The days are getting shorter, and the temperature is plummeting. The season for winter coats and hot chocolate is almost in full swing. You might thoroughly enjoy winter, unfortunately, so does damp. 
There are some types of damp that thrive in wintry conditions. The colder temperatures, central heating and increased rainfall create the perfect environment for it to run rampant. 
Condensation on a window

Condensation damp and ventilation 

Condensation damp is caused by warm, moist air trapped in an enclosed space. When the moist air touches cold surfaces such as exterior walls and windows, droplets form. Everyday activities such as boiling the kettle or cooking dinner can cause a build-up of condensation. Drying laundry inside your home is also a big contributor. 
Ventilation is key. Making sure your home is properly ventilated allows for excess moisture to escape. Understandably, you won’t be very popular in your household if you constantly open the doors and windows in 0° temperatures. 
In winter, the best practice is to ventilate briefly but powerfully. Lower the temperature on your thermostat and open the windows as wide as possible. A couple minutes daily will be enough to ensure clean, fresh air is circulated and excess moisture is removed. 

Penetrating damp 

Penetrating damp is more complicated to eradicate. It is caused by water infiltrating an external wall. This occurs when there is a building defect or when masonry has degraded to the point of being porous. It can cause damage even if the moisture doesn’t make it all the way through. 
Make sure to check your guttering regularly. Leaves and other obstructions can cause blockages after heavy rain. Regularly maintaining your windows and roof will ensure that penetrating damp is kept at bay. Like many things in life, prevention is better than the cure. 
Rising damp on exterior wall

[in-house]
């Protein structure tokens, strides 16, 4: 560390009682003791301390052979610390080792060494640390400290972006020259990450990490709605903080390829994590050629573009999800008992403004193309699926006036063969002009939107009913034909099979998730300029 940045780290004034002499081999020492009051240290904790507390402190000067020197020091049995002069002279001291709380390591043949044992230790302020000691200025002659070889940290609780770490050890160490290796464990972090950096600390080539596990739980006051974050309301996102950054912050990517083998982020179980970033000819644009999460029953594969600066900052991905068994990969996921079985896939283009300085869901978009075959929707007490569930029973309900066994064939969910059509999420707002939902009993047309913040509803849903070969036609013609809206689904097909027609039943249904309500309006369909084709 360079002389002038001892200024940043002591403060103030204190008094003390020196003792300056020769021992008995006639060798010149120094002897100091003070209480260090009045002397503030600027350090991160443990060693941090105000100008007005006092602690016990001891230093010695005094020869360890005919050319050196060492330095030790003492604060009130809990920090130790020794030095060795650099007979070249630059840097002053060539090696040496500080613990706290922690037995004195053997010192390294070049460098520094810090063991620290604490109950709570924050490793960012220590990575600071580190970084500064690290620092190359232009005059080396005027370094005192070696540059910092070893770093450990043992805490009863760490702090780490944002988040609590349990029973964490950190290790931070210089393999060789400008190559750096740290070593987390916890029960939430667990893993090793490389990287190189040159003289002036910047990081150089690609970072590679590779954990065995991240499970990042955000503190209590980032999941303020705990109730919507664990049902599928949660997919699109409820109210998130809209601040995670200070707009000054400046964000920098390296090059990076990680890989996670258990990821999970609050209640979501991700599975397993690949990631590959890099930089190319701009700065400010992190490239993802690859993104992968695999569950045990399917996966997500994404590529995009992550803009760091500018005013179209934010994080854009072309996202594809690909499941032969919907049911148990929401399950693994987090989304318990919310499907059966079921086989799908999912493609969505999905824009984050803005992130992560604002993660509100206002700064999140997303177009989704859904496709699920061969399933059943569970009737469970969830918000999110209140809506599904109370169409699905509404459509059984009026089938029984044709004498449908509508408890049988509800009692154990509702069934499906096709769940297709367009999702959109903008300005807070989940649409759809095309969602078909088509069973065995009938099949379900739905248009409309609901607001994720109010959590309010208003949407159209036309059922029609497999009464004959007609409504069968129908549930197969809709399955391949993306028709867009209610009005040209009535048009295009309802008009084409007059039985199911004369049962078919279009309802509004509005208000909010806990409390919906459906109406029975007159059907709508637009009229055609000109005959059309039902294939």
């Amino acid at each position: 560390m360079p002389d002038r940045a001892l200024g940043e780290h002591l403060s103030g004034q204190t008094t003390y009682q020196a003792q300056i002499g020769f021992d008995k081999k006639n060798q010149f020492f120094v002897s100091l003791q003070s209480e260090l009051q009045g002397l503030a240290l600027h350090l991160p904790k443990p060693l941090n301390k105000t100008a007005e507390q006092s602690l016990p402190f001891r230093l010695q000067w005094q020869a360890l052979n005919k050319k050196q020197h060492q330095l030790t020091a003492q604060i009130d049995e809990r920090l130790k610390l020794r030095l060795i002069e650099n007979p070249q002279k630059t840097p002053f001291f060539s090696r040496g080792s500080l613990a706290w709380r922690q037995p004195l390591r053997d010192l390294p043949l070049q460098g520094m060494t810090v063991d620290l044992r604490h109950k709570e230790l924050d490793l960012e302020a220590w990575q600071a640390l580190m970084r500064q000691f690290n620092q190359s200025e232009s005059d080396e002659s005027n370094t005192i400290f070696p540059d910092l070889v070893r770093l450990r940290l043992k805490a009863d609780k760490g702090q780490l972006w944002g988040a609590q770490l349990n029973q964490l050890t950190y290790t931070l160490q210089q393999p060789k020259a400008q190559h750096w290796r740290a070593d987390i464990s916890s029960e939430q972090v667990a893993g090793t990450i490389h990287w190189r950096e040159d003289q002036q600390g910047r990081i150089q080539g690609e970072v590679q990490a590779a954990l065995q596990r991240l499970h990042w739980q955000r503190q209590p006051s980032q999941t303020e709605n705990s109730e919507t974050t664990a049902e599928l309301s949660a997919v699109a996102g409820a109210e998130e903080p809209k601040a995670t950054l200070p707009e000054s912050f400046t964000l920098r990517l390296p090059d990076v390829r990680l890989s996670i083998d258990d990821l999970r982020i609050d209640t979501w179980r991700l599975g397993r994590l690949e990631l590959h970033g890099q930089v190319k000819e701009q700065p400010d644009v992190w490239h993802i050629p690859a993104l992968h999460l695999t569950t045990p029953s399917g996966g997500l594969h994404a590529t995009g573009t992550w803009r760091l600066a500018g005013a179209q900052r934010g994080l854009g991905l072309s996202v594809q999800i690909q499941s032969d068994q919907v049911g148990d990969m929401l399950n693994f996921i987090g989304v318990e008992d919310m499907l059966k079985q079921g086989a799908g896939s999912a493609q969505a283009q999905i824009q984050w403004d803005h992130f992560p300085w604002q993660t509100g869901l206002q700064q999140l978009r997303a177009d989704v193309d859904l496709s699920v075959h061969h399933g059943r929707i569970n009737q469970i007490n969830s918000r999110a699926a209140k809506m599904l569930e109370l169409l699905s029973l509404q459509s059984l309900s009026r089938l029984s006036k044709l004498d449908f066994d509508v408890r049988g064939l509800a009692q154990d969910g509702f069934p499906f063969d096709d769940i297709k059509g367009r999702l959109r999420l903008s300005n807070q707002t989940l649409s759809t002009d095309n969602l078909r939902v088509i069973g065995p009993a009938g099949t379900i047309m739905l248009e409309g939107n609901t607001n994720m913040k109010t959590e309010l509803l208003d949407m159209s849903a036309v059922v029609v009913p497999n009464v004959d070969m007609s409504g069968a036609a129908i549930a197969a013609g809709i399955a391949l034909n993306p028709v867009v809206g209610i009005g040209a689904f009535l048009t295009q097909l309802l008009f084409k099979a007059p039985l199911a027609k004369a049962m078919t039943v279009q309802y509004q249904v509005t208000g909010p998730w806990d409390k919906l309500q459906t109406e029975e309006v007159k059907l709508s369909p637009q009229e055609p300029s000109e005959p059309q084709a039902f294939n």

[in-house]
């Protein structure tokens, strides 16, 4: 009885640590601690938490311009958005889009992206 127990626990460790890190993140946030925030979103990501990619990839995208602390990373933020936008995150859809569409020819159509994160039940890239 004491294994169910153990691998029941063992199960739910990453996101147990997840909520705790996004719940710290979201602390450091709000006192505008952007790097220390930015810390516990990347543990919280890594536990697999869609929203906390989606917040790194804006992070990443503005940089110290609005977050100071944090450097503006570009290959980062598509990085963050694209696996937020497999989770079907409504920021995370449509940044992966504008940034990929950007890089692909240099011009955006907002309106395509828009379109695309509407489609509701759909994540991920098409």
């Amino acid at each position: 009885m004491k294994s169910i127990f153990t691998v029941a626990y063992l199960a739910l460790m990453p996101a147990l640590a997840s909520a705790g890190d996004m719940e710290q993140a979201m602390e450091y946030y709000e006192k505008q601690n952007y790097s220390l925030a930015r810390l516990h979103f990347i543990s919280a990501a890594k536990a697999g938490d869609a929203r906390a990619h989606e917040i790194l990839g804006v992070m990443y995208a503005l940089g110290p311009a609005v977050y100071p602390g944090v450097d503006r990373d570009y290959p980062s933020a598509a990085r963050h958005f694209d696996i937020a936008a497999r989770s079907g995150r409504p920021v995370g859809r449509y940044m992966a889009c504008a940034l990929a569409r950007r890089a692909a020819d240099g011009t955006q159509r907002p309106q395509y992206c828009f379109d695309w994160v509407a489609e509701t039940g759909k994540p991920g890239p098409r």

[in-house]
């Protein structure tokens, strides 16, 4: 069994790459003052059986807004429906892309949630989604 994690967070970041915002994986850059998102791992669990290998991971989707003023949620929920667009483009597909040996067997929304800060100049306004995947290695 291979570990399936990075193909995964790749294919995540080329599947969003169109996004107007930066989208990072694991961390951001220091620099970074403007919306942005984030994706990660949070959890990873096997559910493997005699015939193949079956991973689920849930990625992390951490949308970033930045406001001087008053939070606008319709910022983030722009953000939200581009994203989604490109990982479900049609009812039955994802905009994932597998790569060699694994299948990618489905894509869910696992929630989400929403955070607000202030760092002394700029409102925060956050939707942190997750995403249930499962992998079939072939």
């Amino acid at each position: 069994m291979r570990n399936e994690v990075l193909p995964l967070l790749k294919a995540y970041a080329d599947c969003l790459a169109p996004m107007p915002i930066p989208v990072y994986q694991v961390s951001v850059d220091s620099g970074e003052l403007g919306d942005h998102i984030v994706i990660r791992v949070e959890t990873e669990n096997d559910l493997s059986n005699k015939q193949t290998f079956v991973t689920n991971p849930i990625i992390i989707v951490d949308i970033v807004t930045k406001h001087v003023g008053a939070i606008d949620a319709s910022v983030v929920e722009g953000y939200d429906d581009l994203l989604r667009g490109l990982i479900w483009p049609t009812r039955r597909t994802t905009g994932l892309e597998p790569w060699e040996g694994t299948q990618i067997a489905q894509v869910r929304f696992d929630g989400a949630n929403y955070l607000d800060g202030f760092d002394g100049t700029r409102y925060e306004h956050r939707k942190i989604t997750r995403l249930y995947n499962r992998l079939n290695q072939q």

Rising damp 

Rising damp occurs when water held in the ground is drawn up through capillary action. Older buildings are particularly susceptible to this form of damp. It occurs when the building’s damp proofing course (DPC) is damaged. If the DPC is damaged, it is vital to get it repaired as soon as possible. 
This type of damp is particularly dangerous as it can cause wet rot. A common warning sign is paint debonding and bubbling due to the salt from ground water. If a damp and musty smell appears, it will be worth investigating. 
Rising damp will become a serious problem if left unchecked. Therefore, it’s important to take preventative steps. If neccessary, you can install a damp proofing membrane to stop it in its tracks. Keep an eye out for the warning signs all year round, but especially in winter. 

Defective plumbing 

Winter will take its toll on plumbing inside and outside your home. If pipes freeze, they can rupture, causing leaks. 
You can avoid plumbing mishaps kickstarting damp in your home. Performing preventative maintenance and ensuring pipes are insulated will prevent failures and keep your systems running smoothly. 
Damp can damage your home and can even lead to a host of health problems. Respiratory illnesses will also be exacerbated if it is left unchecked. Watch out for damp this winter and protect your home and your health. 
If you’re worried about damp in your home and want an expert opinion, call us on 01604 380 930. We offer a free damp survey for peace of mind. 
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